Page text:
Christopher S. Ripley -- President & Chief Executive Officer

So the response has been overwhelmingly positive from the leagues and our team partners. They're very excited about the new branding, about our efforts around gamification. There is a keen, keen interest among those parties to increase engagement among younger audiences. And as I noted in my remarks, all of our data and research points to a high propensity for sports betting in the younger cohorts for gamification, they're the video game culture. And sports betting is a great tonic to increase that engagement among the younger viewers, which still have great affinity for these sports, just don't consume the games and nearly the same capacity as their parents. And having interactive engagement, having rewards, we believe in all the data points to that being a key to unlocking their fandom. And so the leagues and teams are perfectly aligned with that and very excited about it. Very excited about the Valleys partnership. Valleys just announced they've become an authorized partner of NHL. So essentially, we're bringing the leagues a new customer which they definitely appreciate. And so nothing but good news in terms of the new partnership and the implications it has for the teams and the leagues.

And then in terms of your second question, look, undoubtedly, the return of sports is very, very important to us in terms of our value proposition to distributors. These are some of the highest-rated programs on television. They have tremendous value, and that definitely plays a role in our discussions with distributors.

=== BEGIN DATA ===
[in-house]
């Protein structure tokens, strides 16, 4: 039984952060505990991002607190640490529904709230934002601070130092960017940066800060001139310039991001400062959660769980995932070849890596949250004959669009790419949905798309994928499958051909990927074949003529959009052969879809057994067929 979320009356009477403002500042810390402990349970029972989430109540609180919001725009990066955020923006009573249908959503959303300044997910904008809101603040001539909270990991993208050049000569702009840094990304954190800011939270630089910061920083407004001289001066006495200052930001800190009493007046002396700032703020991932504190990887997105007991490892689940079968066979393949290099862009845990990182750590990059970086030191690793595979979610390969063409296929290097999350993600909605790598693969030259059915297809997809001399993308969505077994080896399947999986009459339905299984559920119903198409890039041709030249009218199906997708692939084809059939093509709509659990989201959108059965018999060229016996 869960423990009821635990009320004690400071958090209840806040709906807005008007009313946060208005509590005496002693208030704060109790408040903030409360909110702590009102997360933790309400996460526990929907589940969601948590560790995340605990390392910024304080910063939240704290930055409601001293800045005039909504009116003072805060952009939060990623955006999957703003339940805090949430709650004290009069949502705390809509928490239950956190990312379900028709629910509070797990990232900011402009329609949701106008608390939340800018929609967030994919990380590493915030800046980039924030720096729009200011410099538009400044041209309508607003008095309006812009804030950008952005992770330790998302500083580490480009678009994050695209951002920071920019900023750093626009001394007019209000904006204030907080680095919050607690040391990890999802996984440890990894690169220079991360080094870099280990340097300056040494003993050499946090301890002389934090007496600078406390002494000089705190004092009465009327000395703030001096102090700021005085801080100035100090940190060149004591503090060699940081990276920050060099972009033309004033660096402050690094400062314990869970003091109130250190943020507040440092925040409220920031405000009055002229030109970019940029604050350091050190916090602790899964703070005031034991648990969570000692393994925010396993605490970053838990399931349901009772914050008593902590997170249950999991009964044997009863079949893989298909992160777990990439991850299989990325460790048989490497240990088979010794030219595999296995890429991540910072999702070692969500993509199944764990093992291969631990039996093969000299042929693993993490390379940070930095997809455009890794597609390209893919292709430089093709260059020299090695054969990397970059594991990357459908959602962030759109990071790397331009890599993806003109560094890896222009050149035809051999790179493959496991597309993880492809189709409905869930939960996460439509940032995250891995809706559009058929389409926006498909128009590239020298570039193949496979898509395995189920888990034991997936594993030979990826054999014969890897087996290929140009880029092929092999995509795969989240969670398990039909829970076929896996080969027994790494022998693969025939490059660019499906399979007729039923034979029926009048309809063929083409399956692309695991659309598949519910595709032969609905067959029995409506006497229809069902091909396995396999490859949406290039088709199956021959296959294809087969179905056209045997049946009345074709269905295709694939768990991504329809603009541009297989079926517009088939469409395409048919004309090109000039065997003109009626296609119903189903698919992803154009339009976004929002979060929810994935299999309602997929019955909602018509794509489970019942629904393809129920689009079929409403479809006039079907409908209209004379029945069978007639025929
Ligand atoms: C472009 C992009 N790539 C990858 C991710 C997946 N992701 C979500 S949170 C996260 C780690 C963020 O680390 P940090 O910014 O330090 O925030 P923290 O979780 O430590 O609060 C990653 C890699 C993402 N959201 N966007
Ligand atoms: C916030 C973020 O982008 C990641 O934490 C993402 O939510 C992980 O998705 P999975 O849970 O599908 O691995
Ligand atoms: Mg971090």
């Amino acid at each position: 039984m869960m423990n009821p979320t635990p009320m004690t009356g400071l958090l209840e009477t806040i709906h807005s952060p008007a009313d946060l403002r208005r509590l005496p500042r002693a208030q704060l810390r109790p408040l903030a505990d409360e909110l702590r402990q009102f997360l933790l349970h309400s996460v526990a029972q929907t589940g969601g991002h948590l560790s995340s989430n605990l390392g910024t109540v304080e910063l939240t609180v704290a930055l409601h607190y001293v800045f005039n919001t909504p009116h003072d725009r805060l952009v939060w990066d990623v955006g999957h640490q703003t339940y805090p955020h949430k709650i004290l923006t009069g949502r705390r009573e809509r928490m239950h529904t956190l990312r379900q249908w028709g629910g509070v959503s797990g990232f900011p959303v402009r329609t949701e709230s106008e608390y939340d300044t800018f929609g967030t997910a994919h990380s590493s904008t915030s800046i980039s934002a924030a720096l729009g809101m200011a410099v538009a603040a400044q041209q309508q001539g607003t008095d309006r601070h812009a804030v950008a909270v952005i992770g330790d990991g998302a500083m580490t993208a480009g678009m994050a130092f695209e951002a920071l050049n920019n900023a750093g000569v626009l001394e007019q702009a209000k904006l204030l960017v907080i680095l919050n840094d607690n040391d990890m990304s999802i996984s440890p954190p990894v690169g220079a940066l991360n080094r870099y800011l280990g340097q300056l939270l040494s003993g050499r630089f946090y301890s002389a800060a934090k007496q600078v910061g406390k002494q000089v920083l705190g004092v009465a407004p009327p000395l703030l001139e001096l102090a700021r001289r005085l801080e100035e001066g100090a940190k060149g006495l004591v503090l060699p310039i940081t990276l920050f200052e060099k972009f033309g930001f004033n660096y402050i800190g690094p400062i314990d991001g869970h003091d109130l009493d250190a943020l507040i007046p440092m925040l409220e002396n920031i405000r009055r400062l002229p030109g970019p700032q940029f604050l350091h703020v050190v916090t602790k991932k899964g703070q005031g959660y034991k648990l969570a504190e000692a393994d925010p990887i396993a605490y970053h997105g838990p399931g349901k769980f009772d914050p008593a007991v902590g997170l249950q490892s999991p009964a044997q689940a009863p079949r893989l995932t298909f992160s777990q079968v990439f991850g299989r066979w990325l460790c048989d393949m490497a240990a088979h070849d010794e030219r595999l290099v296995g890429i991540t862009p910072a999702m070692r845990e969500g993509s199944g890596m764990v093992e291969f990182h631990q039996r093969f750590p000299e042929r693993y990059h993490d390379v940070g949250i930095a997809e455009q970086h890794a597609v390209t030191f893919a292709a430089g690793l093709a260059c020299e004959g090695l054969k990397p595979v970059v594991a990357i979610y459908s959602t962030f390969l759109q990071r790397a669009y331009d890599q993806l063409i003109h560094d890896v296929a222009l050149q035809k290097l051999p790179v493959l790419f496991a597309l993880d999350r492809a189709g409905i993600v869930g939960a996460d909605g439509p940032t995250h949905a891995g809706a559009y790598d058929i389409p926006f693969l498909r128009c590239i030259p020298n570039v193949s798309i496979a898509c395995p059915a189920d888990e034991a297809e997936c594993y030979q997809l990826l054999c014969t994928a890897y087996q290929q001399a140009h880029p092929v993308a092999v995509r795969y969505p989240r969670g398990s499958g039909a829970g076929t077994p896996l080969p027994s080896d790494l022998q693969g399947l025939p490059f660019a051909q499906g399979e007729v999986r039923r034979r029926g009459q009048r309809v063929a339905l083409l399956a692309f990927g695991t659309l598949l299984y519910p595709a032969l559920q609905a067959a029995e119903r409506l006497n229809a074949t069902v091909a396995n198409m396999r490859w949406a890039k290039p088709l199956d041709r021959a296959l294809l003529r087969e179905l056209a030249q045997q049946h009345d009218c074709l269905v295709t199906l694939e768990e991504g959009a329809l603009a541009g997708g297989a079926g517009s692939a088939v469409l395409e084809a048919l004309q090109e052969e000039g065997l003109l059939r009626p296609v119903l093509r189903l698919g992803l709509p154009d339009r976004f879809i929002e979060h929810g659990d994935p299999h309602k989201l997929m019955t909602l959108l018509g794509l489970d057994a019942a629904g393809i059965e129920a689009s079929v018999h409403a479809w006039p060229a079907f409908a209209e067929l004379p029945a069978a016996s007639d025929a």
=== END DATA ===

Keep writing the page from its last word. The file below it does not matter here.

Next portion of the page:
Alexia Quadrani -- JPMorgan -- Analyst

Thank you very much.

Operator

[Operator Instructions] Our next question comes from Aaron Watts with Deutsche Bank. Please proceed.

Aaron Watts -- Deutsche Bank -- Analyst

Hi, everyone. Thanks for having me on. A couple of questions. First, on the station side, core advertising seems to be moving in the right direction. Could you just highlight some of the things that are driving the improvement and what's still lagging? And perhaps you can mention auto specifically in there. And then what's your current view on when or if core advertising can ultimately recover to pre-pandemic levels?

Robert D. Weisbord -- President of Broadcast and Chief Advertising Revenue Officer

Yes, I'll take that, Aaron. Fourth quarter automotive quarter-over-quarter was up 38.5%. So we're very encouraged as the supply chain gets fixed, that the spend will continue to see upward increases. And services was up 27% quarter-over-quarter. And we're bullish on this ad revenue business. We established the Sinclair Sports Group, and that will unlock value across the RSNs, broadcast and the Tennis Channel as well. We're working on several deals that will be unique to what we have done in the past.

So once COVID seems to stabilize, we see advertising returning to the pre-pandemic levels and coming out of first quarter with the vaccinations, even though there's uncertainty, we're very confident on that we will exceed the budget first quarter revenue numbers from an ad perspective. So all that leads to very good optimism.

Also, the sports fantasy gaming category will see a breakout year from expenditures as well. So it will be a new category that will help drive our ad growth.

Christopher S. Ripley -- President & Chief Executive Officer